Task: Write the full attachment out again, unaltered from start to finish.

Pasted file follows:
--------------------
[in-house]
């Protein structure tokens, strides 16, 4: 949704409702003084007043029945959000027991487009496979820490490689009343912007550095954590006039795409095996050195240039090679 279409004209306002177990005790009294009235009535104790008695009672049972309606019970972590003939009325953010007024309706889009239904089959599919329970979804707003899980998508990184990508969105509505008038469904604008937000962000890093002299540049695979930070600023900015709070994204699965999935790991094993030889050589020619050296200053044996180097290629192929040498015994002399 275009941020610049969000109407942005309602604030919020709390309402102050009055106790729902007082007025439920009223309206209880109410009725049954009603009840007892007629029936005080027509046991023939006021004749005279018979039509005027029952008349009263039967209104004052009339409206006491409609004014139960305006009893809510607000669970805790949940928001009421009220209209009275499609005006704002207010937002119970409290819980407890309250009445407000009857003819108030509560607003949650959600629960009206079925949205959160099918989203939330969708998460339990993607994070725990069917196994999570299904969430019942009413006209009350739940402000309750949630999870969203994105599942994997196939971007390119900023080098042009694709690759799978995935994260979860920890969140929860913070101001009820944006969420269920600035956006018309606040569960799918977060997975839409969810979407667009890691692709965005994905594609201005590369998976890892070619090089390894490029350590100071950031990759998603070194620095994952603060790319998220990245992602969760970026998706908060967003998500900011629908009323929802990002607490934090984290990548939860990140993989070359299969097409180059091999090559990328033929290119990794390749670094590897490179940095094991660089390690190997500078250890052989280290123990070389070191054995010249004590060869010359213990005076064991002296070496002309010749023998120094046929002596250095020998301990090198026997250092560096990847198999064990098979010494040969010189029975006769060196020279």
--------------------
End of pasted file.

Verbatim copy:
[in-house]
């Protein structure tokens, strides 16, 4: 949704409702003084007043029945959000027991487009496979820490490689009343912007550095954590006039795409095996050195240039090679 279409004209306002177990005790009294009235009535104790008695009672049972309606019970972590003939009325953010007024309706889009239904089959599919329970979804707003899980998508990184990508969105509505008038469904604008937000962000890093002299540049695979930070600023900015709070994204699965999935790991094993030889050589020619050296200053044996180097290629192929040498015994002399 275009941020610049969000109407942005309602604030919020709390309402102050009055106790729902007082007025439920009223309206209880109410009725049954009603009840007892007629029936005080027509046991023939006021004749005279018979039509005027029952008349009263039967209104004052009339409206006491409609004014139960305006009893809510607000669970805790949940928001009421009220209209009275499609005006704002207010937002119970409290819980407890309250009445407000009857003819108030509560607003949650959600629960009206079925949205959160099918989203939330969708998460339990993607994070725990069917196994999570299904969430019942009413006209009350739940402000309750949630999870969203994105599942994997196939971007390119900023080098042009694709690759799978995935994260979860920890969140929860913070101001009820944006969420269920600035956006018309606040569960799918977060997975839409969810979407667009890691692709965005994905594609201005590369998976890892070619090089390894490029350590100071950031990759998603070194620095994952603060790319998220990245992602969760970026998706908060967003998500900011629908009323929802990002607490934090984290990548939860990140993989070359299969097409180059091999090559990328033929290119990794390749670094590897490179940095094991660089390690190997500078250890052989280290123990070389070191054995010249004590060869010359213990005076064991002296070496002309010749023998120094046929002596250095020998301990090198026997250092560096990847198999064990098979010494040969010189029975006769060196020279």